It's as if BP and its promises to pay all of the costs of the cleanup, including, as of when the AP reporters wrote their story, its "voluntary" agreement to set up a $20 billion shakedown fund -- er, "escrow account" -- don't exist. Even if you cut State a little slack because agreeing on proper reimbursement levels takes a bit of work, the real story here is that a vast array of assistance has been held up for no good reason while the environmental situation in the Gulf continues to deteriorate -- and environmental groups, in their virtual stone silence, prove that they are really branches of the Democratic Party who aren't primarily interested in clean air and water.

In a Friday press briefing the AP reporters were aware of (because their report contains a quote from that briefing), State Department spokesman Mark Toner even acknowledged BP's reimbursing role:

I believe these assistance offers, if you will, are being repaid by BP on a reimbursable basis, so – look, what we’re concerned with right now is getting these types of assistance, as they become available and as they’re useful to our cleanup operations, getting them into action so they can clean up the Gulf.

Sorry Mark, if your bosses in the government were so concerned, they would have acted on these offers weeks ago.

The idea that those running the still-richest country in the world are resisting the idea of having to pay legitimate amounts for goods provided and services rendered -- fully knowing that BP will ultimately reimburse them -- while a steadily worsening environmental emergency marches on is intensely offensive. It's enough to make one think that more than mere incompetence is involved. One doesn't want to accuse the administration of wishing that things get worse in hopes that doing so might make parts of their political agenda more achievable, but the delays in accepting help, in combination with President Obama's sickening opportunism during his national address Tuesday evening -- spending over one-quarter of it (about 750 of 2,700 words) promoting "a strong and comprehensive energy and climate bill" -- move what would ordinarily be considered an outlandish accusation into the realm of the sadly possible.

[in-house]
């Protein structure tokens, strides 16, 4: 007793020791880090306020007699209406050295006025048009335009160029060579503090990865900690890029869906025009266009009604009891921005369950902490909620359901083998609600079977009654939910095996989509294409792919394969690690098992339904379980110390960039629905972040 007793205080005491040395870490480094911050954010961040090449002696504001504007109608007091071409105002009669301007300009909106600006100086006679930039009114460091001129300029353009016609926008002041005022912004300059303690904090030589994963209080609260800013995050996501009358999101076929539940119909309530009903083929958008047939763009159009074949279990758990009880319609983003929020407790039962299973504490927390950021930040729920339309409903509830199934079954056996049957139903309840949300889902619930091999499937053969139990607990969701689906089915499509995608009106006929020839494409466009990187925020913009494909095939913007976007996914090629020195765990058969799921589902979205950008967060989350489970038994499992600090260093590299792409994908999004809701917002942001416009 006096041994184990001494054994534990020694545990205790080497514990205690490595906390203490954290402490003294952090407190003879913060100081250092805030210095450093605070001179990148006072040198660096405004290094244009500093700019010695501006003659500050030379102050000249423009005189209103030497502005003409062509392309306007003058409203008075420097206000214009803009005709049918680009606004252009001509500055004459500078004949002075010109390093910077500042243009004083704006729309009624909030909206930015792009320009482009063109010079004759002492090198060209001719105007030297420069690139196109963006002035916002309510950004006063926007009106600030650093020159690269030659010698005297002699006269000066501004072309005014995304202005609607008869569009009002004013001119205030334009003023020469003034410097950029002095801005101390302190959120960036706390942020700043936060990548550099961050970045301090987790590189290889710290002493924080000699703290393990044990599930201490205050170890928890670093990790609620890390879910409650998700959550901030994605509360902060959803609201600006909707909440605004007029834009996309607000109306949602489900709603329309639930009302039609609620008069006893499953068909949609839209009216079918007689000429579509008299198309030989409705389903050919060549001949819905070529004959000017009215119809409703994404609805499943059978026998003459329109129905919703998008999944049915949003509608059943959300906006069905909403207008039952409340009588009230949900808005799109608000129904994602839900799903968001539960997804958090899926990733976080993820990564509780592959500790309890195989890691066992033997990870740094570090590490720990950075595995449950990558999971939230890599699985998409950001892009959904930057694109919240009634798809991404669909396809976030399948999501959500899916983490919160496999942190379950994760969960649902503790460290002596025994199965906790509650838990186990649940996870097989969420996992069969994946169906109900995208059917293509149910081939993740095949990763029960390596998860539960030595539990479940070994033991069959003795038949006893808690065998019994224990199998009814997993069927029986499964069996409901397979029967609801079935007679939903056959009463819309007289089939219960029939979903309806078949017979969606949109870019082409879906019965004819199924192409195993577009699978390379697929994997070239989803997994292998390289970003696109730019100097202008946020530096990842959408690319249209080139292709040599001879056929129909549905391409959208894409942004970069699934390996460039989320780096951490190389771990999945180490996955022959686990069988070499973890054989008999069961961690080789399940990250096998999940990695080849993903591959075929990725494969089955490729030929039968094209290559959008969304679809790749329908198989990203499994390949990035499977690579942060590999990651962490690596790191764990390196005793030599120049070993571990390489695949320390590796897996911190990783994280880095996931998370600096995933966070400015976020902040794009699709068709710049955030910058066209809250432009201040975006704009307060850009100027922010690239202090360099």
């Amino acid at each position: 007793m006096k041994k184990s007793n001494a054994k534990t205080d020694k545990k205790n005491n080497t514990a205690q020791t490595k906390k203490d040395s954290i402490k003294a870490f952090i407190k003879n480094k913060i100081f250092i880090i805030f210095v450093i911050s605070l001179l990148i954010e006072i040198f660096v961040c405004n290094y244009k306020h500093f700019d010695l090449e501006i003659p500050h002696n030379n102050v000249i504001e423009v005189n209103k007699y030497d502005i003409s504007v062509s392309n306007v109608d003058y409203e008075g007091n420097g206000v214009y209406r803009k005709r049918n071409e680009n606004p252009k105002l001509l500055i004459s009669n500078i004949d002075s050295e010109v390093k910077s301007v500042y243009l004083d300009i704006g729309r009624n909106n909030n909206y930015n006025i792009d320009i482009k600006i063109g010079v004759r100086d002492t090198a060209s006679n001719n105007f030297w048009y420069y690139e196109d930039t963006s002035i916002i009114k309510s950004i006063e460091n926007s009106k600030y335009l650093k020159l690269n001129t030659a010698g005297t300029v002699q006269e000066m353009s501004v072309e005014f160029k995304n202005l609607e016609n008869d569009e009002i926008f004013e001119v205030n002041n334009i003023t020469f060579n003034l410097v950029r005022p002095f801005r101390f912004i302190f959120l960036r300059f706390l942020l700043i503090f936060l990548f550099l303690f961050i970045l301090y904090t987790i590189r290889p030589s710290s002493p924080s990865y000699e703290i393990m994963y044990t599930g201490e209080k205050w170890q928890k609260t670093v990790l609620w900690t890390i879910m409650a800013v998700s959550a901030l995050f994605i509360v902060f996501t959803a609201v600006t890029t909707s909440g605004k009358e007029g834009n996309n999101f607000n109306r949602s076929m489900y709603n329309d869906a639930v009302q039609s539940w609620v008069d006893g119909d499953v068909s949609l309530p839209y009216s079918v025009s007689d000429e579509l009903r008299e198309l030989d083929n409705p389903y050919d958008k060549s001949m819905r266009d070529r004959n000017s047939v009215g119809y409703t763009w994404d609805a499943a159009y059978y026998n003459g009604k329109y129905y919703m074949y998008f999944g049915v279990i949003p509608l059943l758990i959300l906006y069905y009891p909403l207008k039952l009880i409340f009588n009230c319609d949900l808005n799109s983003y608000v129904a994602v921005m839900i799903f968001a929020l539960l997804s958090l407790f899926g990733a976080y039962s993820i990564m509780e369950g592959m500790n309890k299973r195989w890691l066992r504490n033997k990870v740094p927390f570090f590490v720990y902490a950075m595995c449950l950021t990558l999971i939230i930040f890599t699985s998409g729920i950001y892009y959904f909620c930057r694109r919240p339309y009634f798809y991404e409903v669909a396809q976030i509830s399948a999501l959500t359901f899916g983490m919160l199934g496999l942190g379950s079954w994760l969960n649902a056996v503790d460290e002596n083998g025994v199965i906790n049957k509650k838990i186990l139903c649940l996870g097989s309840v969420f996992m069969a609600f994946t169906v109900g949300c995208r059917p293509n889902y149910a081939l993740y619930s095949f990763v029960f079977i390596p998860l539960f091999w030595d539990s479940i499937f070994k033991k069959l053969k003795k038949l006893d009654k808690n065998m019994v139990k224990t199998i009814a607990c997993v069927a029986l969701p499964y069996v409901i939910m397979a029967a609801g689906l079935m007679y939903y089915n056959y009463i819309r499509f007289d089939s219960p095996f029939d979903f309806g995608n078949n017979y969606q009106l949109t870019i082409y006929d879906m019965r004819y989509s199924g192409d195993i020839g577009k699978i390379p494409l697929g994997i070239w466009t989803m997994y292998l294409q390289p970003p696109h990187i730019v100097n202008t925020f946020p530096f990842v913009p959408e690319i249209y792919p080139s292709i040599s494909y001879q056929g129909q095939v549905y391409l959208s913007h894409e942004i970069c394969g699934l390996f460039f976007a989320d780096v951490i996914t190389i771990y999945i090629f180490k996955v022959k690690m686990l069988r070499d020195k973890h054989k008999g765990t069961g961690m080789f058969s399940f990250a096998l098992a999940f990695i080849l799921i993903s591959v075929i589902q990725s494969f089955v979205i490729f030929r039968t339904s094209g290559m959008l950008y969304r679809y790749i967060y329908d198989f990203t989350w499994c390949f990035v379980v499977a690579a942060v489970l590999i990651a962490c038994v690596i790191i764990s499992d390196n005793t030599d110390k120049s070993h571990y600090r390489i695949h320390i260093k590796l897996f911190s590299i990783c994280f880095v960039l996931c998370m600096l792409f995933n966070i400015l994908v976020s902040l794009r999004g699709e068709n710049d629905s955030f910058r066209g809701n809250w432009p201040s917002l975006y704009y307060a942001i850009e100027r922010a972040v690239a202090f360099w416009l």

Lee's and Sullivan's excuse-making is equally inexcusable. Do I even need to note that if these kinds of hold-ups had occurred under a Republican or conservative administration, Lee, Sullivan, the AP, and most of the rest of the establishment media wouldn't be making pathetic attempts at justifying them. Instead, they'd be finding Democratic politicians who would be calling for heads to roll and going way beyond speculations concerning the underlying motivations -- or issuing the calls and making the accusations themselves.

Cross-posted at BizzyBlog.com.

Foreign Policy Political Groups Environment Media Bias Debate Double Standards Events Pollution Government Agencies Bias by Omission Oil spill BP Gulf Oil Spill Wire Services/Media Companies Associated Press Eileen Sullivan Matthew Lee